So how do we revise this?
Outside of using the functional tagline above, I’d suggest “enjoy healthy food delivered for you” or “enjoy healthy food that delivers for you.” This I especially like because it’s shorter than what’s currently there, maintains a similar message, and hints that it is delivered to you and also has an impact on your wellbeing.
Lesson #2 : Highlight the problem and preview the solution
Take a look at the body copy in this photo.
On the positive side, the ad copy highlights all the benefits and many details about how BistroMD’s service works. It’s informative and reads well.
The heading is good in that it communicates the benefit of a doctor/chef’s expertise is what’s at work with this food. The top paragraph communicates value by saying that it will satisfy a foodie but be healthy enough for a doctor. The doctor’s blurb is also strong and cuts down on the objection that you may have to eat terrible food or eat much less than before. The “three simple steps to healthy eating” paragraph previews how easy this service will be to use after you buy.
The problem here is, once again, “better food that brings out the best you” in the top paragraph and at the bottom “on your way to a new you!” It’s not as specific as it could be and risks losing its chance to make an impact.
So how do we revise this?
Instead of references to “new” and “best you,” I’d suggest painting a picture of what the current “you” is like and previewing what the new “you” will be.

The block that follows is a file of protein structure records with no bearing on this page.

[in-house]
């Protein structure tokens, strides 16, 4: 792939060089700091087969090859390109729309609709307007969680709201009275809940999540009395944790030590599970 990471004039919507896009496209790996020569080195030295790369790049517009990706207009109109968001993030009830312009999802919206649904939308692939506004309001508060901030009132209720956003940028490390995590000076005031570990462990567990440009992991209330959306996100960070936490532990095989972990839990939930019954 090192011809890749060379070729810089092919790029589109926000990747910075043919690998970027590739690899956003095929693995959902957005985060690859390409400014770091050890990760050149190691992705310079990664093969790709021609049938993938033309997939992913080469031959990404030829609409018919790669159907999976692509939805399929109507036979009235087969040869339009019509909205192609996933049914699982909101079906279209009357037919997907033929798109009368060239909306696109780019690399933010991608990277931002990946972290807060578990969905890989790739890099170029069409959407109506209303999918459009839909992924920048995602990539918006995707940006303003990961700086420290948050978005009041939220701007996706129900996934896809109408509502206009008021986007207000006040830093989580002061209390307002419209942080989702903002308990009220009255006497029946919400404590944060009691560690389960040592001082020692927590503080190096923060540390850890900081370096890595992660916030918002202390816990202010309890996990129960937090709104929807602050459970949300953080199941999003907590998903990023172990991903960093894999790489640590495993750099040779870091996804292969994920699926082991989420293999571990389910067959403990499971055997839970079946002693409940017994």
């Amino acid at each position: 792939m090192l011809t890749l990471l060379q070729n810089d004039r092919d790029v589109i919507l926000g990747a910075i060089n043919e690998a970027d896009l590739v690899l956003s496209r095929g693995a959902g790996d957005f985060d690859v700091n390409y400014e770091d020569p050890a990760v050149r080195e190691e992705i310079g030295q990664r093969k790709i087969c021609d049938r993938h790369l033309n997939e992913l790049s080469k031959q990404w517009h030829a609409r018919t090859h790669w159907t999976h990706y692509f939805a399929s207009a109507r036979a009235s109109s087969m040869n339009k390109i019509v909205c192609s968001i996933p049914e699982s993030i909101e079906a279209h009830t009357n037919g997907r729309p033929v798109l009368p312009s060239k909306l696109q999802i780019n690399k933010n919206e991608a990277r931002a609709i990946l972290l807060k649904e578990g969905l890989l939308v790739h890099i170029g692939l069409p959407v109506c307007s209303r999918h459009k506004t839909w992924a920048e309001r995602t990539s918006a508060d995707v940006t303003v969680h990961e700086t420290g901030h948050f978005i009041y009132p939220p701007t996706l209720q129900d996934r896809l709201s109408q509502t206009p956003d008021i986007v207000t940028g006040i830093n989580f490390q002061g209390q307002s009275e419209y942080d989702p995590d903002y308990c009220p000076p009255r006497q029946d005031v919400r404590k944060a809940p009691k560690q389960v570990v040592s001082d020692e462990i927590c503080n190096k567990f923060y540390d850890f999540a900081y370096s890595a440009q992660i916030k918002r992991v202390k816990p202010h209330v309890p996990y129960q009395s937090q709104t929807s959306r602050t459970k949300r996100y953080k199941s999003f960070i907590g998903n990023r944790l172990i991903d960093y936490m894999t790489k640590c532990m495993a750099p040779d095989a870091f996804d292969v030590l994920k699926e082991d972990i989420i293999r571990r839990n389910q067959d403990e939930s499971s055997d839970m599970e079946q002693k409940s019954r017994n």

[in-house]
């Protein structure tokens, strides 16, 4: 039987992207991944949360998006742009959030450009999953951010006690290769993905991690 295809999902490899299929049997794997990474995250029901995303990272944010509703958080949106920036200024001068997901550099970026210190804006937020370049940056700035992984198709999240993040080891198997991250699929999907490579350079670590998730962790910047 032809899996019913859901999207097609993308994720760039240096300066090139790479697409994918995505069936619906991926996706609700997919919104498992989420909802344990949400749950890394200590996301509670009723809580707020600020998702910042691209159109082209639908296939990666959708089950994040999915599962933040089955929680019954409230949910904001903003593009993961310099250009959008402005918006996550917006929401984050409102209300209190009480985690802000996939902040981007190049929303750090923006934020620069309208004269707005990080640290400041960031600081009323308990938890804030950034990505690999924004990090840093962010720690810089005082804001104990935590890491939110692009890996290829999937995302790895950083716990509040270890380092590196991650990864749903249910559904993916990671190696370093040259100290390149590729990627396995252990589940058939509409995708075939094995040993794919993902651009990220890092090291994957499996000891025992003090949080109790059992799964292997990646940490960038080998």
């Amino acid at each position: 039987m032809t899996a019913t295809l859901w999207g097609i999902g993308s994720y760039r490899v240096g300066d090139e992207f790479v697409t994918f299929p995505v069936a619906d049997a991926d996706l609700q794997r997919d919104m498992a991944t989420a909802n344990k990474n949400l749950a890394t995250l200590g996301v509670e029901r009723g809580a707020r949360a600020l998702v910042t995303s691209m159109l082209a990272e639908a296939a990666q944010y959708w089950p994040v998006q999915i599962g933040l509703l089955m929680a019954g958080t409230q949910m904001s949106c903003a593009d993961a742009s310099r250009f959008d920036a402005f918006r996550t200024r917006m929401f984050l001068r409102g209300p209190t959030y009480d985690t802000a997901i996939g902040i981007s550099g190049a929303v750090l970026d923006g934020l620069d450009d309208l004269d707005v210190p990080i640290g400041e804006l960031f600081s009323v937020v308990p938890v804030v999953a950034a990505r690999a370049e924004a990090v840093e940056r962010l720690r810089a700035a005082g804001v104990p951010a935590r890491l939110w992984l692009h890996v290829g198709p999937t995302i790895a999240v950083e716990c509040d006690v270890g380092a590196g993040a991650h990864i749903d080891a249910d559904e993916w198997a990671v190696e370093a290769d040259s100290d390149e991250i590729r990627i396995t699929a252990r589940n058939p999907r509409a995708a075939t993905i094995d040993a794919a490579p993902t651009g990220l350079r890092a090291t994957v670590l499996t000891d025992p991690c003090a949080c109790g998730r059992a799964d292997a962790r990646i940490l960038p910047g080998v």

Think of it like writing an effective cover letter that links all your experience to a job posting rather than sending in your resume of qualifications and relying on the hiring manager to make the connection. When you’ve got the chance to pitch, you take it.
We could have the physician or the copy say something along the lines of:
“We launched BistroMD for people struggling to lose pounds while following traditional weight loss formulas. Our service removes the struggle and frustration of dieting by putting together great-tasting, physician-approved meals for you and delivering it right to your door. It’s easy to stick to, and this time you’ll stay on track for success. With our formula, you will get the guidance you’ve been looking for so you can (finally!) lose that stubborn weight.”
I’ve never heard of this service, and I would imagine many potential customers have not either. Since there’s no social proof of success, they could add a testimonial. The physician establishes trust, but demonstrating results for added credibility would boost the copy.
If they couldn’t get a testimonial from a customer, they could preview the results in the ad by saying something like, “We have helped thousands of people end their struggles with yo-yo dieting, stick to a plan that works, and get results.”
Lesson #3: Provide a clear, compelling call to action (CTA)
A call to action is where an ad asks the customer for the sale. It is usually at the end of but sometimes throughout an ad as well. A good call to action is clear – telling the customer where to go, how to order, etc. – and when possible adds urgency — limited supply, orders filling fast, etc.
If you look at the calls to action here, you can see that they cover their bases. Still, if we want to get creative and improve them, they could be played around with. See if you can spot some ideas on how they have room to maneuver.